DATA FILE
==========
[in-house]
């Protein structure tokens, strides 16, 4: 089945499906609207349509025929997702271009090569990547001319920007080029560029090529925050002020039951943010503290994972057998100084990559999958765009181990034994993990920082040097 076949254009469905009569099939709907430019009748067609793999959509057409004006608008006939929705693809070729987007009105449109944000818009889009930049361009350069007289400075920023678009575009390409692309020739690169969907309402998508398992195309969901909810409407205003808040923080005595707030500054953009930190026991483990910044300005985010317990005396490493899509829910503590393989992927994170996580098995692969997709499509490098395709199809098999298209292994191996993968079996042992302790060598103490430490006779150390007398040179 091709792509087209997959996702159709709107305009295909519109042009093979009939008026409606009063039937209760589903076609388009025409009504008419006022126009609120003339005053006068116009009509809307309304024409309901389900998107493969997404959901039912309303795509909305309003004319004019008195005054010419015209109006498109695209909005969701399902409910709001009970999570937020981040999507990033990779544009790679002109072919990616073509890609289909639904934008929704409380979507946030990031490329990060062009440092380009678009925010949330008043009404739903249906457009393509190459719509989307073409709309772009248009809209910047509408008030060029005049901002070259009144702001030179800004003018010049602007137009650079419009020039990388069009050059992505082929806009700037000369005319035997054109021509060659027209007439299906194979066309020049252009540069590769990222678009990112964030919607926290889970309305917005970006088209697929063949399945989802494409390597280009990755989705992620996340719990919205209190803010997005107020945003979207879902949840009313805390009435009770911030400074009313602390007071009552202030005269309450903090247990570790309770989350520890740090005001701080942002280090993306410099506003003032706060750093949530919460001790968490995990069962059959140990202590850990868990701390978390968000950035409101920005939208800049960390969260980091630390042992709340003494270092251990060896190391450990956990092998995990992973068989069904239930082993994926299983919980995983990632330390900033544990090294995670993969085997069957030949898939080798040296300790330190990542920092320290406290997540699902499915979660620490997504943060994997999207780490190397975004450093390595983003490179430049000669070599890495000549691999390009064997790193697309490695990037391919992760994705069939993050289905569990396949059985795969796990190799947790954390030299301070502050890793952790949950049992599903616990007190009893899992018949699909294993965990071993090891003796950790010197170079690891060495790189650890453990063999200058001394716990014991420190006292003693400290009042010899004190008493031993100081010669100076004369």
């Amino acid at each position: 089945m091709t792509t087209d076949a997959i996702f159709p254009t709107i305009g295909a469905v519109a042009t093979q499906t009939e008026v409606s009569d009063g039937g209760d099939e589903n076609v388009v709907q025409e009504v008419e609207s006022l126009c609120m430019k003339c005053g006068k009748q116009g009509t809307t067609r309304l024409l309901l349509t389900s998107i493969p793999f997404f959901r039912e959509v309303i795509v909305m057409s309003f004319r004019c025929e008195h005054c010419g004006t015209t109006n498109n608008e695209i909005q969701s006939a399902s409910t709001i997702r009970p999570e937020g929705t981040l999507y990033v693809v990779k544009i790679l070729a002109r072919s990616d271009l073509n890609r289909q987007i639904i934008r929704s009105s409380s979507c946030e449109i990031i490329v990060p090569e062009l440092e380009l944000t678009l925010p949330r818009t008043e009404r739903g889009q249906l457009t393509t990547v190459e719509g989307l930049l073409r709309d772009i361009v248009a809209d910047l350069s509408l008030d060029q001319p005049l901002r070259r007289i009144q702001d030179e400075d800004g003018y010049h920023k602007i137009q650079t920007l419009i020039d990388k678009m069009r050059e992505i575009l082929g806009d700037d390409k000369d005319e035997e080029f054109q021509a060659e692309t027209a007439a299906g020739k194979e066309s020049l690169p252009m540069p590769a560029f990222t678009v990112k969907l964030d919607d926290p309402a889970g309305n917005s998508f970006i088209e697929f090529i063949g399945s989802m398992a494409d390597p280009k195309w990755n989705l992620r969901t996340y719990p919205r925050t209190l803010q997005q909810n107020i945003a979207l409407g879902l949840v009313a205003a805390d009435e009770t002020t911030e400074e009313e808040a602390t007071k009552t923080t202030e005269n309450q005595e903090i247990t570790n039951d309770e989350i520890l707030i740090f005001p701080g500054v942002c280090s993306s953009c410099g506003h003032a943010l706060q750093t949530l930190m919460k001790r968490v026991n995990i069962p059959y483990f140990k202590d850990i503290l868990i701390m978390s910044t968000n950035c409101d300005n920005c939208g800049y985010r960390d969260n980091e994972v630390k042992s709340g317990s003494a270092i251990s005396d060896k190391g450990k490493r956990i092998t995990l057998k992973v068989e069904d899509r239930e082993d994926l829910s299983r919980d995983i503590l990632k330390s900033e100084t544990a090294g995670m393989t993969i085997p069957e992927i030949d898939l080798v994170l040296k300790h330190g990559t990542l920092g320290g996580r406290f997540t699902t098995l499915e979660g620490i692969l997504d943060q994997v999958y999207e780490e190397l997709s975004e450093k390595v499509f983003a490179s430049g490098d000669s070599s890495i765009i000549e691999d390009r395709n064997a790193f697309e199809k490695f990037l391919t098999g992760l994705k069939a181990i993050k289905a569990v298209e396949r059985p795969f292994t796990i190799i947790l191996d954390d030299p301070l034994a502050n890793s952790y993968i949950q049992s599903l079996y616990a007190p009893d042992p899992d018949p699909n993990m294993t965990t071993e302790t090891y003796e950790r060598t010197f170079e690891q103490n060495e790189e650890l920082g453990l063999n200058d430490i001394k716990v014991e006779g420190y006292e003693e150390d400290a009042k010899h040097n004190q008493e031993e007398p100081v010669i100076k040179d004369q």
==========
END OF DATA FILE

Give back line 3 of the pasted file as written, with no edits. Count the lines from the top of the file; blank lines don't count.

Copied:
């Amino acid at each position: 089945m091709t792509t087209d076949a997959i996702f159709p254009t709107i305009g295909a469905v519109a042009t093979q499906t009939e008026v409606s009569d009063g039937g209760d099939e589903n076609v388009v709907q025409e009504v008419e609207s006022l126009c609120m430019k003339c005053g006068k009748q116009g009509t809307t067609r309304l024409l309901l349509t389900s998107i493969p793999f997404f959901r039912e959509v309303i795509v909305m057409s309003f004319r004019c025929e008195h005054c010419g004006t015209t109006n498109n608008e695209i909005q969701s006939a399902s409910t709001i997702r009970p999570e937020g929705t981040l999507y990033v693809v990779k544009i790679l070729a002109r072919s990616d271009l073509n890609r289909q987007i639904i934008r929704s009105s409380s979507c946030e449109i990031i490329v990060p090569e062009l440092e380009l944000t678009l925010p949330r818009t008043e009404r739903g889009q249906l457009t393509t990547v190459e719509g989307l930049l073409r709309d772009i361009v248009a809209d910047l350069s509408l008030d060029q001319p005049l901002r070259r007289i009144q702001d030179e400075d800004g003018y010049h920023k602007i137009q650079t920007l419009i020039d990388k678009m069009r050059e992505i575009l082929g806009d700037d390409k000369d005319e035997e080029f054109q021509a060659e692309t027209a007439a299906g020739k194979e066309s020049l690169p252009m540069p590769a560029f990222t678009v990112k969907l964030d919607d926290p309402a889970g309305n917005s998508f970006i088209e697929f090529i063949g399945s989802m398992a494409d390597p280009k195309w990755n989705l992620r969901t996340y719990p919205r925050t209190l803010q997005q909810n107020i945003a979207l409407g879902l949840v009313a205003a805390d009435e009770t002020t911030e400074e009313e808040a602390t007071k009552t923080t202030e005269n309450q005595e903090i247990t570790n039951d309770e989350i520890l707030i740090f005001p701080g500054v942002c280090s993306s953009c410099g506003h003032a943010l706060q750093t949530l930190m919460k001790r968490v026991n995990i069962p059959y483990f140990k202590d850990i503290l868990i701390m978390s910044t968000n950035c409101d300005n920005c939208g800049y985010r960390d969260n980091e994972v630390k042992s709340g317990s003494a270092i251990s005396d060896k190391g450990k490493r956990i092998t995990l057998k992973v068989e069904d899509r239930e082993d994926l829910s299983r919980d995983i503590l990632k330390s900033e100084t544990a090294g995670m393989t993969i085997p069957e992927i030949d898939l080798v994170l040296k300790h330190g990559t990542l920092g320290g996580r406290f997540t699902t098995l499915e979660g620490i692969l997504d943060q994997v999958y999207e780490e190397l997709s975004e450093k390595v499509f983003a490179s430049g490098d000669s070599s890495i765009i000549e691999d390009r395709n064997a790193f697309e199809k490695f990037l391919t098999g992760l994705k069939a181990i993050k289905a569990v298209e396949r059985p795969f292994t796990i190799i947790l191996d954390d030299p301070l034994a502050n890793s952790y993968i949950q049992s599903l079996y616990a007190p009893d042992p899992d018949p699909n993990m294993t965990t071993e302790t090891y003796e950790r060598t010197f170079e690891q103490n060495e790189e650890l920082g453990l063999n200058d430490i001394k716990v014991e006779g420190y006292e003693e150390d400290a009042k010899h040097n004190q008493e031993e007398p100081v010669i100076k040179d004369q």